By Rabbi Natasha Mann
The great question of the day is ‘eikhah’ – how? Today, as we commemorate the destruction of the First and Second Temples, along with the other calamities of Jewish history, we hear that word call out from the Book of Lamentations, and from the many generations that came before us. How? How could this have happened?
The sages of the Talmud explored this question with many stories and ideas, all trying to understand how these destructions could have been allowed to occur. Probably the most famous and oft-quoted explanation of the destruction of the Temple is ‘sinat ḥinam’, ‘baseless (or unchecked) hatred’. The Talmud tells a story (Gittin 55b) of an unfortunate misunderstanding in which the wrong man was invited to a party thrown by his enemy. When the host discovered that the wrong man had arrived, he publicly humiliated the guest. In his anger, the guest then betrayed those he felt had wronged him, and convinced the Roman leadership that the Jewish community was readying itself to rebel. As a result, the Temple was destroyed. The lesson here is a heavy-handed one: do not let your hatred go unchecked; unbound hatred leads to destruction.
Rabbi Yoḥanan gives a very different explanation for the destruction of the Temple. In Bava Metzia 30b, Rabbi Yoḥanan states: ‘Jerusalem was destroyed only because they gave judgments therein in accordance with the law of the Torah.’ Astounded, the anonymous voice of the Talmud questions whether this means that judgements should be given arbitrarily, and concludes that Rabbi Yoḥanan meant that the judges of that final Temple generation judged solely according to the letter of the law. This simple act of following the Torah without looking beyond the words on the page caused Jerusalem’s destruction. It was not rejection of Torah that lost us the Temple; instead, it was using the Torah as if the Torah is cold.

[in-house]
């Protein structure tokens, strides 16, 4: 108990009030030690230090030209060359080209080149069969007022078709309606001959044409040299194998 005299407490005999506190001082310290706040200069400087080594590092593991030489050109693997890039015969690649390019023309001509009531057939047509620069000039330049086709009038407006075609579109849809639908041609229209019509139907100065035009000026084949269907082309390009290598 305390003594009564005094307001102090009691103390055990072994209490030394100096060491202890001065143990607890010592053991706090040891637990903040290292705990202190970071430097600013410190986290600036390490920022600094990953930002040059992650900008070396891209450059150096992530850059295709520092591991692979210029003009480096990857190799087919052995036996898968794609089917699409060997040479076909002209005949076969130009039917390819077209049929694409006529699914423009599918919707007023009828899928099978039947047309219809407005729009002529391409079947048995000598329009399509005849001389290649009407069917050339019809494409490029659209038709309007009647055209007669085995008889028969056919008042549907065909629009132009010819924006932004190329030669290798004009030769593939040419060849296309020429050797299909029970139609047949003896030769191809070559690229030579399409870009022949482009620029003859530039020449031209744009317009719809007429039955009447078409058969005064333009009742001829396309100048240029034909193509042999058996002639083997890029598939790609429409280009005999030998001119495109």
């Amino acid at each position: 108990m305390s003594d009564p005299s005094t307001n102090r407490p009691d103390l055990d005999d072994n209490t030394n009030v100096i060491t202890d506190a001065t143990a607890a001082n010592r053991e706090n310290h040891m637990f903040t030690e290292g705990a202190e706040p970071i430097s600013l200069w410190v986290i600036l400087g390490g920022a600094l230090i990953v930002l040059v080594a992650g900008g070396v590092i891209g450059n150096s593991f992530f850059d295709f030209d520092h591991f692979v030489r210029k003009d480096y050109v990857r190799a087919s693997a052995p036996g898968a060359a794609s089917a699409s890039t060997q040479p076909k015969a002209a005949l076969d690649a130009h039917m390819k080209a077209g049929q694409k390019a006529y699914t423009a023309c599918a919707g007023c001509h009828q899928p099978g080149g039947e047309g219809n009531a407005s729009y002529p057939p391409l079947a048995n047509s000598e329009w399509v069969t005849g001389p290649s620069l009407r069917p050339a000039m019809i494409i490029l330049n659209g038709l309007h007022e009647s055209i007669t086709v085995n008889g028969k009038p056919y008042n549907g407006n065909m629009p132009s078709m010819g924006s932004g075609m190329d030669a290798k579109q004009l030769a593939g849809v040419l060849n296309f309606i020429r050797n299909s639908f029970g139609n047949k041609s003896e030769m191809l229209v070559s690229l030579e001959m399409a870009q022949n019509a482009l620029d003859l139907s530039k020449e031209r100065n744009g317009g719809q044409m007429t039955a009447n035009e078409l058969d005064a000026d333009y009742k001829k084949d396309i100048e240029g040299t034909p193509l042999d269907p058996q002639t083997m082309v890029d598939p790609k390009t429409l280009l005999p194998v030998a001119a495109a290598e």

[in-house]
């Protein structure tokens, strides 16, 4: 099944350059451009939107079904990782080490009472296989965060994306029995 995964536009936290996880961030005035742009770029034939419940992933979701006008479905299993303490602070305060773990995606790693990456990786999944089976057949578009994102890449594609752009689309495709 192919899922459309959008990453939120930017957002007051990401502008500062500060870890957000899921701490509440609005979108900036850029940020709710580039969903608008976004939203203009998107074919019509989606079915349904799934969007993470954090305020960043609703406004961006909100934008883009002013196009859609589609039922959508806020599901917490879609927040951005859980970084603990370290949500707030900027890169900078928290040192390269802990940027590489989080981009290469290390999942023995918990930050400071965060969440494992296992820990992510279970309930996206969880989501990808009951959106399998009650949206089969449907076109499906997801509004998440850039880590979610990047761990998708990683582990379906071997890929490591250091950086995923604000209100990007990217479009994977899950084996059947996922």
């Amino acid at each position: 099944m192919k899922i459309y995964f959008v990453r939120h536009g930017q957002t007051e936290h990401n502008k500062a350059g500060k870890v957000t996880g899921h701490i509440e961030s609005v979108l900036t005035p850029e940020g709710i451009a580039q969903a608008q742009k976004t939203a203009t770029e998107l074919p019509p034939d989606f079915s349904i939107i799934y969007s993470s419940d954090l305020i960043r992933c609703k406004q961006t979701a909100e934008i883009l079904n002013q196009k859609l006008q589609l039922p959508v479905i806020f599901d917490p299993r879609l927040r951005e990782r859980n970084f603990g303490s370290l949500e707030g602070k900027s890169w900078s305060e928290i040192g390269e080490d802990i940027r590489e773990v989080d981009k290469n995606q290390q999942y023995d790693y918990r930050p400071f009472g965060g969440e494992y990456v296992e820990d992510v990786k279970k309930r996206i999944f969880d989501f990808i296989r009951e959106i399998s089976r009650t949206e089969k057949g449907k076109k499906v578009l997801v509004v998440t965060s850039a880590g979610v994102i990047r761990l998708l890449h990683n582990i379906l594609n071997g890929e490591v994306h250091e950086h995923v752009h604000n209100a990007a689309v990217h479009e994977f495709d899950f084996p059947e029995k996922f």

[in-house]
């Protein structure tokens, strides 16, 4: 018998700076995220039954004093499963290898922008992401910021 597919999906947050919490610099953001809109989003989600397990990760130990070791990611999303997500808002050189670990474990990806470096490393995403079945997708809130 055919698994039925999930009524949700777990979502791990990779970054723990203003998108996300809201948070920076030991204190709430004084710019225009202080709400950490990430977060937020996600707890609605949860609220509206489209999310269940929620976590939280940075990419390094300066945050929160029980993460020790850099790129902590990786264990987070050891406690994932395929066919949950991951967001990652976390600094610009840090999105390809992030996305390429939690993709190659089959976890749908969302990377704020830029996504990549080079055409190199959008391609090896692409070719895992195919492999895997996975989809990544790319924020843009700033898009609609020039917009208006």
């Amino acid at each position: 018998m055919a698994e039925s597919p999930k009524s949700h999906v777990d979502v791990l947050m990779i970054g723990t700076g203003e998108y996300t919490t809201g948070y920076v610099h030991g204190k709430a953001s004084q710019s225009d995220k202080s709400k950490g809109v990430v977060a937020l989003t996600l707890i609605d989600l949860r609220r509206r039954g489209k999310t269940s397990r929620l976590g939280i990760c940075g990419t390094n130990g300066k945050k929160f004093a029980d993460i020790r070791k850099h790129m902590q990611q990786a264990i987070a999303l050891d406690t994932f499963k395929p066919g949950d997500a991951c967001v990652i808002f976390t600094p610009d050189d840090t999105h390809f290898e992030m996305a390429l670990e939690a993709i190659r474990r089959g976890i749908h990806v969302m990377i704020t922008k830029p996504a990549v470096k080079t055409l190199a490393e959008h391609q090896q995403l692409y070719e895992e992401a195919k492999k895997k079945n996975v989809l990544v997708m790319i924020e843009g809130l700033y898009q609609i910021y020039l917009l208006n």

The story of ‘sinat ḥinam’, the idea that the destruction of the Temple was founded on unbound hatred in Israel, demonstrates that when hatred goes unchecked, it is destructive. Rabbi Yoḥanan’s warning is a much more subtle, and much scarier, one. According to Rabbi Yoḥanan, destruction starts small. The seeds of destruction are sown when we apply law without also applying heart. Destruction begins with the refusal to use emotion alongside logic. Destruction begins where mercy ends.
There are no simple answers to the question ‘how’ today. What we have instead is a long tradition of poetry, of observance, and of storytelling, that will hopefully allow us to remember the darker parts of our past in a way that will allow us to heal better tomorrow. This Tisha B’Av, as we fast and remember, I hope that we can all hear the lesson of Rabbi Yoḥanan that indifference can be just as dangerous as hatred.
Rabbi Natasha Mann is a Masorti Rabbi serving New London Synagogue, Mosaic Masorti and Noam